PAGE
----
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Food protein: three big challenges of today

Livestock: where do GHG emissions come from?

On March 8th, 2022 |
4 min reading time
Katja Klumpp
Katja Klumpp
Engineer in Agroecology at INRAE
Key takeaways
  • Agriculture is the second largest GHG emitting sector in France. It accounts for almost 23% of the national total.
  • Livestock farming is responsible for 68% of methane emissions, while soil cultivation accounts for 80% of nitrogen emissions.
  • However, emissions are calculated with varying degrees of accuracy depending on the method adopted.
  • For example, the IPCC proposes three levels of accuracy using multiplier “coefficients” for each category of emitting sources, type of GHG and data related to the activities concerned.
  • It is essential to adjust our production methods to reduce the impact of livestock and agricultural production on GHGs while guaranteeing benefits for producers.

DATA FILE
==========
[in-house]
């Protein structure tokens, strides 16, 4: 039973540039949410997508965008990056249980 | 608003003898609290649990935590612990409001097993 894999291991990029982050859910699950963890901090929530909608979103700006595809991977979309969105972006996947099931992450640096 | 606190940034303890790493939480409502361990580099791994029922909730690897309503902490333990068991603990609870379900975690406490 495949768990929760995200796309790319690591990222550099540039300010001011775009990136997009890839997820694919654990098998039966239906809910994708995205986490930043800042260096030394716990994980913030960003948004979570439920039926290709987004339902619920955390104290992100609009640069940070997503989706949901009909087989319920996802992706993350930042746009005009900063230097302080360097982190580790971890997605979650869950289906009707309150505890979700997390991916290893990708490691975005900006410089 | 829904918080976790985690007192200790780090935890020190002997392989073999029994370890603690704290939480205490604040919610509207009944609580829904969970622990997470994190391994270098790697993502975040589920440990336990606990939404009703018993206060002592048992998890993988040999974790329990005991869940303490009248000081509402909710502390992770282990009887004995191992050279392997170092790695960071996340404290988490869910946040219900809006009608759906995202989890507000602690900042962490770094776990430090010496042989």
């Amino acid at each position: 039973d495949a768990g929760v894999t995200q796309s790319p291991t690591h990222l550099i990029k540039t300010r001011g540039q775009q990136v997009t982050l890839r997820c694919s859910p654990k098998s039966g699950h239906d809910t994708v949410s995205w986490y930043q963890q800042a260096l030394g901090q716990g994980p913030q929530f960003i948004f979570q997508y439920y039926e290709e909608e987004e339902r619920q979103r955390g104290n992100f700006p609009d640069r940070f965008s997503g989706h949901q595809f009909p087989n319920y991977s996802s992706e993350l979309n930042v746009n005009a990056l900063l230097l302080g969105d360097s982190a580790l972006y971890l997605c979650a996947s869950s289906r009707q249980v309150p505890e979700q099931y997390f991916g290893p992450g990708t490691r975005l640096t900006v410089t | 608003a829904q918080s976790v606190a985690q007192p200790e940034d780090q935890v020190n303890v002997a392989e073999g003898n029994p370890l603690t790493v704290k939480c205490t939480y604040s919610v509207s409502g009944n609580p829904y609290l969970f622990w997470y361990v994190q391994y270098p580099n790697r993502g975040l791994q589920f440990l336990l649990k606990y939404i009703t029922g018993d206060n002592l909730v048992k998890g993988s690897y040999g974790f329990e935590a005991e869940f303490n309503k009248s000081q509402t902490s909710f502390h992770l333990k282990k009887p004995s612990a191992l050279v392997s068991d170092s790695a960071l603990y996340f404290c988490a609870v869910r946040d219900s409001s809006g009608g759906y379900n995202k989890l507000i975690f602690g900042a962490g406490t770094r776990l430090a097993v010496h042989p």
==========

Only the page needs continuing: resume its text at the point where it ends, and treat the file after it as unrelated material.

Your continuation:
We often hear that live­stock farm­ing is a major emit­ter of green­house gas­es (GHG). Which is true. In fact, agri­cul­ture is the sec­ond largest sec­tor in terms of GHG emis­sions in France (23% of the nation­al total1). Live­stock farm­ing is respon­si­ble for 68% of methane emis­sions, while soil cul­ti­va­tion is respon­si­ble for 80% of nitrous oxide emis­sions. Resilience regard­ing these emis­sions depends above all on greater auton­o­my of farms and low­er con­sump­tion of meat prod­ucts by the population.

How are the total emis­sions of the main green­house gas­es (GHG) emit­ted by live­stock (methane, nitrous oxide and car­bon diox­ide) and exchanges with­in grass­land ecosys­tems calculated?

Kat­ja Klumpp. In France, the body respon­si­ble for these inven­to­ries is the Cen­tre tech­nique de référence en matière de pol­lu­tion atmo­sphérique et de change­ment cli­ma­tique (Citepa), which uses cal­cu­la­tion meth­ods rec­om­mend­ed by the IPCC2. Thus, there are dif­fer­ent meth­ods with three lev­els of accu­ra­cy. We can use cer­tain mul­ti­pli­ers for each cat­e­go­ry of emit­ting sources, type of GHG and data relat­ed to the activ­i­ties concerned.